Middle age is hard to nail down. It really demands a psychic ability to predict how long one may live. A better gauge may be when a new spouse or a sports car appears.
For scientists, naturally, there is a definition:
“Male middle age is a transitional period where many physiological and psychological changes occur leading to cognitive and behavioral alterations, and a deterioration of brain function.”
Fortunately, recent research from Ireland adds to the body of research which suggests that some of these harms may be reversed.
Mid-life microbiota crises: middle age is associated with pervasive neuroimmune alterations that are reversed by targeting the gut microbiome appeared in Molecular Psychiatry in May of 2019.
The microbiome is a likely target given its involvement with gut-brain axis communications and outcomes.
It is proposed that certain nutrients—such as short chain fatty acids produced by soluble fibers in the gut–can delay brain aging by preventing or reversing microglial hyperactivation. As primary immune cell guardians of the brain, microglia provide neuroprotection and balance but in aging, they shift to a pro-inflammatory phenotype.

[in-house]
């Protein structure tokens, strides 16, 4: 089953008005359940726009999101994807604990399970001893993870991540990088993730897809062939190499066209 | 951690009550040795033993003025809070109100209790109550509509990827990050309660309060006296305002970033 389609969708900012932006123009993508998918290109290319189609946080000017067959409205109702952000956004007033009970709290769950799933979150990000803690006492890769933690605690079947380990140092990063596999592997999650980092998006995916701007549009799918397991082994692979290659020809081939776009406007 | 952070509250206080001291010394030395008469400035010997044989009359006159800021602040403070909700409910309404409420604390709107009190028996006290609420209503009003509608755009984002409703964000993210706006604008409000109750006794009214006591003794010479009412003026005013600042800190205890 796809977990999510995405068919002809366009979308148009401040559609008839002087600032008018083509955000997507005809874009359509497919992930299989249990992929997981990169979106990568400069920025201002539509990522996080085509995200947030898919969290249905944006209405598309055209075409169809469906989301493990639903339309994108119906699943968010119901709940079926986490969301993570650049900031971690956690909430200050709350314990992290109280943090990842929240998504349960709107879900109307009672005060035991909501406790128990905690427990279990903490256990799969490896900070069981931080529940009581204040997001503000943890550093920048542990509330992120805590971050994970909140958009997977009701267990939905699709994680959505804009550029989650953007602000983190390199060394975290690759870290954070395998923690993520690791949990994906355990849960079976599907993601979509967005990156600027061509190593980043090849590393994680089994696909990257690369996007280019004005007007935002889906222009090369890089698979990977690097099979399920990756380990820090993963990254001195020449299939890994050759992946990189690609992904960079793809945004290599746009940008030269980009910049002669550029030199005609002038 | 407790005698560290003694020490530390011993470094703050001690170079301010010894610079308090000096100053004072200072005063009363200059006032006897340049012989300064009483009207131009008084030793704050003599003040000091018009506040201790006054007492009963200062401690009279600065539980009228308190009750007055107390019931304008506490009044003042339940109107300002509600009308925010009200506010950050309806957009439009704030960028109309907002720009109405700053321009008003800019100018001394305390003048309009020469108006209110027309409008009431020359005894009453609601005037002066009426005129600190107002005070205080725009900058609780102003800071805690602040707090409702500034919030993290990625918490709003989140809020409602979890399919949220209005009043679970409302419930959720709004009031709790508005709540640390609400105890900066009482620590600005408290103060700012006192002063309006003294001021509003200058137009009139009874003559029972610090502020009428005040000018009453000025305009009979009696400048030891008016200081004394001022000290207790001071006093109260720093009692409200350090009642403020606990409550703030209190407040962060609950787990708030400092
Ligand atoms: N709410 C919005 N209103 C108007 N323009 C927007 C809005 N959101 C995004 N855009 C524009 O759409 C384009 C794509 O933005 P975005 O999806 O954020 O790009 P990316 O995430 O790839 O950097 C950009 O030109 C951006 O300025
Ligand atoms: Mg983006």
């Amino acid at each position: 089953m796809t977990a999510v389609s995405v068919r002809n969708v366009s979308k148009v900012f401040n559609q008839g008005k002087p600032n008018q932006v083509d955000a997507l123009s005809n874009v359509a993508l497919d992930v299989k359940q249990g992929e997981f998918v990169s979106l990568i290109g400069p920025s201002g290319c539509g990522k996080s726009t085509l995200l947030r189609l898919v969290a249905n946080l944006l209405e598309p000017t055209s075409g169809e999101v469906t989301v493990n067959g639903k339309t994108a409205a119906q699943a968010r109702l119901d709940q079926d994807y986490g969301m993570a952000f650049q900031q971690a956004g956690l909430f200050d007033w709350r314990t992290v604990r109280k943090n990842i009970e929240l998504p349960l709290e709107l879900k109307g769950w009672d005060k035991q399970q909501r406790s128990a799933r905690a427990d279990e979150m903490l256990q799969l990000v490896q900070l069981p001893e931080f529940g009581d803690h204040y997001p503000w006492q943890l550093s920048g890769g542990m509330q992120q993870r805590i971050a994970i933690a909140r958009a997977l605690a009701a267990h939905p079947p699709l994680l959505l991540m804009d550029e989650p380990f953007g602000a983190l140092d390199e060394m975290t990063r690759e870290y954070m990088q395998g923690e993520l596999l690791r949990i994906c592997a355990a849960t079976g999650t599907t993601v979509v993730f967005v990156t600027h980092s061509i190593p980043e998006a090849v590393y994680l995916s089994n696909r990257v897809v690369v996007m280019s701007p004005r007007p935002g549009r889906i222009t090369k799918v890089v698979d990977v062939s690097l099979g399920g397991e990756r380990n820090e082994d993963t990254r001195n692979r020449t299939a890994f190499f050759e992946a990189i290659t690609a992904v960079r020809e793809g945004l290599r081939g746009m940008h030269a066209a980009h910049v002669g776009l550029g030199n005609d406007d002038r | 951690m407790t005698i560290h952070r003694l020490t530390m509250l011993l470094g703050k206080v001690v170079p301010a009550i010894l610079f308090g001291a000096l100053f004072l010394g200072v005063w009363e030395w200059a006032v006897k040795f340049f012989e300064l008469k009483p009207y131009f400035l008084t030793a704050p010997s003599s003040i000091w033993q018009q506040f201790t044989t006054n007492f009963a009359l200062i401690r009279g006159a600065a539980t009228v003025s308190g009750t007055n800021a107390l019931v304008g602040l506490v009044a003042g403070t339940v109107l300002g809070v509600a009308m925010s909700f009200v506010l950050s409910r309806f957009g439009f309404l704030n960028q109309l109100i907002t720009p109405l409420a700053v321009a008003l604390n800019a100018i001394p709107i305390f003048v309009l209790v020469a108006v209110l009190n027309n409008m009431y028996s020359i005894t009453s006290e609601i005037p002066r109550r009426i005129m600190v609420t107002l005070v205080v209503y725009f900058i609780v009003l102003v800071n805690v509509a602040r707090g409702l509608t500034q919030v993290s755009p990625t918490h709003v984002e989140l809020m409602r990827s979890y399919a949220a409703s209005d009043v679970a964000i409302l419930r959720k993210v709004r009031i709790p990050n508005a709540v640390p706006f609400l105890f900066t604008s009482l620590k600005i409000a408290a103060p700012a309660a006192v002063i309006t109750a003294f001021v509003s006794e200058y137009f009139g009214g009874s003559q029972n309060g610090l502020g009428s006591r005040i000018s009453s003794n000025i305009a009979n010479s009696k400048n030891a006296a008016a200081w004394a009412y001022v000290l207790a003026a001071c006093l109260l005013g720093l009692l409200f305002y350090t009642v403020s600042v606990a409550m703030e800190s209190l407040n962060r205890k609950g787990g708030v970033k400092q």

The researchers tested whether prebiotic supplementation would alter microglia activation and brain function in ageing.
Male mice: young adults at 8 weeks and middle-aged at 10 months
Diet: enriched with a prebiotic (10% oligofructose-enriched inulin) or control chow for 14 weeks.
Mice were sacrificed and analyses ensued.
Prebiotics altered the gut microbiota in both groups, an expected result.
The functional changes in the middle-aged mice were good news:
- A reversal of stress-induced immune priming in middle-aged mice
- Reduction in aging-induced infiltration of monocytes into the brain
- Reversal in aging-related increases in a subset of activated microglia
“Taken together, these data highlight a potential pathway by which targeting the gut microbiome with prebiotics can modulate the peripheral immune response and alter neuroinflammation in middle age.”
Memory loss and other cognitive hallmarks of neurodegenerative disorders such as Alzheimer’s may appear suddenly in old age. But the damage started years or even decades prior.
Middle age could be a critical period for the development of these diseases. Clearly, optimizing gut microbiota to promote brain health should be a priority.
One last thought
For those mice in the lab, 10 months really wasn’t middle age at all, was it?